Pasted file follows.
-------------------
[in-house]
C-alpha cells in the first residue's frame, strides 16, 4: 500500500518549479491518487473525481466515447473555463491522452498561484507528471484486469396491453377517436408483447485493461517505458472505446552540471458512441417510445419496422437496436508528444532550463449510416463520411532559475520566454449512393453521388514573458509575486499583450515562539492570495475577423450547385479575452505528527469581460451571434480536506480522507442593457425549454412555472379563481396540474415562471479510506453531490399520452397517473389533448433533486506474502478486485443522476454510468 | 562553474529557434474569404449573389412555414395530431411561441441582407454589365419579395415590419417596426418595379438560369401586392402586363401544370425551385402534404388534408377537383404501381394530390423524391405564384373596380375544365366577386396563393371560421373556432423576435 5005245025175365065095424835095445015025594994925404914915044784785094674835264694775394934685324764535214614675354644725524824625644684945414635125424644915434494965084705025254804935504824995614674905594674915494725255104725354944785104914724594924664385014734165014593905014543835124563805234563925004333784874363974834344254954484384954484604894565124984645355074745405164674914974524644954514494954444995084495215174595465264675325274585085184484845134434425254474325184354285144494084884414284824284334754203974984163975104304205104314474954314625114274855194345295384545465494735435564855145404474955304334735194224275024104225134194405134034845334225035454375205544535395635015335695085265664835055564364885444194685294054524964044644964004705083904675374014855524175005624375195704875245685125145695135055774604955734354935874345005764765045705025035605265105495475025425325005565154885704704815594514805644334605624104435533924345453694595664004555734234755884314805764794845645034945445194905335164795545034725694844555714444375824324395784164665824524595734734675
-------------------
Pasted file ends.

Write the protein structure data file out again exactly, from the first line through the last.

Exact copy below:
[in-house]
C-alpha cells in the first residue's frame, strides 16, 4: 500500500518549479491518487473525481466515447473555463491522452498561484507528471484486469396491453377517436408483447485493461517505458472505446552540471458512441417510445419496422437496436508528444532550463449510416463520411532559475520566454449512393453521388514573458509575486499583450515562539492570495475577423450547385479575452505528527469581460451571434480536506480522507442593457425549454412555472379563481396540474415562471479510506453531490399520452397517473389533448433533486506474502478486485443522476454510468 | 562553474529557434474569404449573389412555414395530431411561441441582407454589365419579395415590419417596426418595379438560369401586392402586363401544370425551385402534404388534408377537383404501381394530390423524391405564384373596380375544365366577386396563393371560421373556432423576435 5005245025175365065095424835095445015025594994925404914915044784785094674835264694775394934685324764535214614675354644725524824625644684945414635125424644915434494965084705025254804935504824995614674905594674915494725255104725354944785104914724594924664385014734165014593905014543835124563805234563925004333784874363974834344254954484384954484604894565124984645355074745405164674914974524644954514494954444995084495215174595465264675325274585085184484845134434425254474325184354285144494084884414284824284334754203974984163975104304205104314474954314625114274855194345295384545465494735435564855145404474955304334735194224275024104225134194405134034845334225035454375205544535395635015335695085265664835055564364885444194685294054524964044644964004705083904675374014855524175005624375195704875245685125145695135055774604955734354935874345005764765045705025035605265105495475025425325005565154885704704815594514805644334605624104435533924345453694595664004555734234755884314805764794845645034945445194905335164795545034725694844555714444375824324395784164665824524595734734675